When I was younger, I used to daydream about Prince.  I would imagine what it would be like to be at one of the legendary parties at his mansion.  These were your typical lame-ass young girl fantasies.  Prince would come trotting out in his stilettos like the sexy little satyr that he was and he would play guitar for us.  Perhaps our eyes would meet for one magical moment.

But then I grew up, and I got a newsflash courtesy of Cold Hard Reality:  I would never actually go to one of Prince’s parties.  It just wouldn’t happen, in the same way that I would never date that old school crush or become a good dancer.  It wasn’t a painful realization, as by then my life had turned out to be far more unpredictable and meaningful than any celebrity fantasy could be.

The problem is, I live in a nation which still believes it’s going to get invited to the party.  Too many of my fellow Americans suffer from the mansion party syndrome.  They genuinely believe that one day they will be friends with Donald Trump.  One day, they too will be winners.  They will find a way to get rich.  Maybe they will make some brilliant investment, or their singing talents will be discovered on Youtube.  Or maybe they will win a million dollars on a reality show.

Here’s the thing–you won’t.  Your chances of joining that club are tiny to slim.  And that’s fine.  But please, don’t vote based on the delusion that your membership in that club is possible.  Stop voting against your own best interests.  You keep thinking that the oligarchs would love to be BFFs with you.  You’re waiting on the curb with that sad little bouquet, but your prom date isn’t coming to pick you up.  Wealthy and powerful America isn’t going to make out with you in the back of the limo.  They don’t care about you.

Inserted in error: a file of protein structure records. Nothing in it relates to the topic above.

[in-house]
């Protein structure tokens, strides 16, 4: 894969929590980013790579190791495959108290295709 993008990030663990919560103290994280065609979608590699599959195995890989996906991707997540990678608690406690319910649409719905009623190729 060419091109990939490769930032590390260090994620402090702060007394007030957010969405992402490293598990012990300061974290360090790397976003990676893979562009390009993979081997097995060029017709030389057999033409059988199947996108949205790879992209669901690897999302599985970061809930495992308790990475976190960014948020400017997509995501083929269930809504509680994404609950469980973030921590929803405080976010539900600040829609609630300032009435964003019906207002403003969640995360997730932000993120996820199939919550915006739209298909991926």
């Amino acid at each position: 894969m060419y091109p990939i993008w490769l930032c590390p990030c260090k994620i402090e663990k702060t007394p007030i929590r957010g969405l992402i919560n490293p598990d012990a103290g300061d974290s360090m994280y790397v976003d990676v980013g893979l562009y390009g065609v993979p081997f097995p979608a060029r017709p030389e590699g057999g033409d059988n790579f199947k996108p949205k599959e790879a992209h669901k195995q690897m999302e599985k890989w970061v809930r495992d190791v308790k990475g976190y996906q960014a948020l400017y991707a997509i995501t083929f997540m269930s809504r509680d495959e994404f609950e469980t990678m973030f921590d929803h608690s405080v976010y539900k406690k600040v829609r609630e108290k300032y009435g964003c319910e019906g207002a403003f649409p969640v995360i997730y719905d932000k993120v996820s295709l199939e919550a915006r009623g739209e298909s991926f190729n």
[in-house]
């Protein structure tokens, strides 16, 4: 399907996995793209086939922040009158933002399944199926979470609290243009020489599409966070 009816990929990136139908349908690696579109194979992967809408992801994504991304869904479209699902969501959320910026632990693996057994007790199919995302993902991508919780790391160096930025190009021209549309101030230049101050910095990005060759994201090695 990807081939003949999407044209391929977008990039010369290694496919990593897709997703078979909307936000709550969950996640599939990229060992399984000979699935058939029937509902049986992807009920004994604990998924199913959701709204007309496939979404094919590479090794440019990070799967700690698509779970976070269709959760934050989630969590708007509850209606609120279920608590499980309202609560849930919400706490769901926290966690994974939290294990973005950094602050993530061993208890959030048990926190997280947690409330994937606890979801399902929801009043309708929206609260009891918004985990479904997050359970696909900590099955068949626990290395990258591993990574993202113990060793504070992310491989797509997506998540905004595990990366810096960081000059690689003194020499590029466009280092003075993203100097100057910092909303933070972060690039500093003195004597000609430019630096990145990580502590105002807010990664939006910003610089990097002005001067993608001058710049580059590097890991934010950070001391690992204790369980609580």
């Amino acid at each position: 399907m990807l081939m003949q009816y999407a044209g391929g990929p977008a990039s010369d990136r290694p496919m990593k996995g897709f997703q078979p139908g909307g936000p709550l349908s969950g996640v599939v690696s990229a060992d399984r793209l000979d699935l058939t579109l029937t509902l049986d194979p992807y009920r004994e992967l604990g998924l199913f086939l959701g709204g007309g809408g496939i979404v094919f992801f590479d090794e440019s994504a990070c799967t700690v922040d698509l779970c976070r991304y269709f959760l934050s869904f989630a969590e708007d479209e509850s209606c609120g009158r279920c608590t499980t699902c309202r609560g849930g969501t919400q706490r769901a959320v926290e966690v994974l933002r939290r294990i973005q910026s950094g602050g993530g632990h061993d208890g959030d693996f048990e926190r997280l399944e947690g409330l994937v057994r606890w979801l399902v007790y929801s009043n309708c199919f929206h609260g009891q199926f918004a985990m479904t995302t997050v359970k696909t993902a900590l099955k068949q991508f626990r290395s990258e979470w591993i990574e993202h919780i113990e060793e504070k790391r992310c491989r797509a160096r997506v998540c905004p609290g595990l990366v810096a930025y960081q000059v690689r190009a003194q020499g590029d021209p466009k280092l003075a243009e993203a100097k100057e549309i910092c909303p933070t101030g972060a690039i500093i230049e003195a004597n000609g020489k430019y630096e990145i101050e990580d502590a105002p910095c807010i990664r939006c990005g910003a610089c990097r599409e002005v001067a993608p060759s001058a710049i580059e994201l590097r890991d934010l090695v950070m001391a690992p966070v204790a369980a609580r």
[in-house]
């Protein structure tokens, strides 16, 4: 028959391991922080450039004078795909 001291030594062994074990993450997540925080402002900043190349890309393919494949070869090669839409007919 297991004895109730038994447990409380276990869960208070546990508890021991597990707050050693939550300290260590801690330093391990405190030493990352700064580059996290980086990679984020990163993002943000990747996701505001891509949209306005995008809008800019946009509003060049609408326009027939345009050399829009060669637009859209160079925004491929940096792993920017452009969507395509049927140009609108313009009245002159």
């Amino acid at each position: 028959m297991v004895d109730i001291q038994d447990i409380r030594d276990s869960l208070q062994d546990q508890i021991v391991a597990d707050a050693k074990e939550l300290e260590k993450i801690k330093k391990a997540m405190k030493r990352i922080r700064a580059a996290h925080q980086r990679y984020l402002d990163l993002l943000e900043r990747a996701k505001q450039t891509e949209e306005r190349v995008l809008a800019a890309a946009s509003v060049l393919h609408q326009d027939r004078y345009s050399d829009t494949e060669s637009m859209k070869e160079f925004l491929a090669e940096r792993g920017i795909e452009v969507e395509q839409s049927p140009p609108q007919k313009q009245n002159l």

So don’t vote for the mansion.  Vote for who you are, for your little house or apartment, if you still have it, because even that is slipping through your fingers already.  There’s no shame in being a regular working person–you’re the one building this country, not Trump.  You deserve to have a glamorous party thrown in your honor for all the blood and sweat you put in every day.  Since that will never happen, at least stand up for yourself, and when Donald or Ted ask you out to the dance, turn them down.

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I don’t want Donald Trump’s money.

I know I’m supposed to want Donald Trump’s money. We’re all supposed to want Trump’s money. He’s the embodiment of the American dream we’re all supposed to aspire to. The fact that he’s got billions and billions of dollars–as he frequently likes to remind us–automatically makes him a human being of value. A human being worthy of our respect and emulation, and possibly our vote. He had the skill and the talent to make all that money. Or at least he had the cunning, and that’s good enough for us. If we don’t respect him, we’re likely to be sour grapes sore losers who envy his wealth.

But I don’t envy Trump’s wealth, especially if it comes with Trump’s fame and publicity. That seems like a heavy burden to carry. Perhaps I’m a weak person, I don’t know. I wouldn’t want to have to deal with that, and if it meant getting Trump’s personality issues as well…oof.

That doesn’t mean I’m not guilty of jealousy…isn’t everyone? I’m jealous as hell of Jimmy Carter.

I envy Jimmy’s serenity, his calm faith. What is his secret? What causes him to accept a cancer diagnosis with a smile and a remark about how this is going to be a “new adventure”? I mean, hypothetically speaking I can think of death and the afterlife as a new adventure too, but if I were faced with a terminal illness diagnosis in reality, I’m not so sure I could keep my cool like this. I envy how he’s been able to focus his existence on a higher purpose, on what is really meaningful–without allowing himself to be distracted by a gazillion doubts, the way I usually do.

So don’t give me any of Trump’s billions. Can I steal just a little bit of Jimmy Carter’s peace of mind? Can I have just a smidge of his kindness and patience? He is so rich in them already, he won’t miss it, right?

Yeah, I’ll admit it–I’m a sore loser, green-eyed jealousy monster. Call it spiritual sour grapes.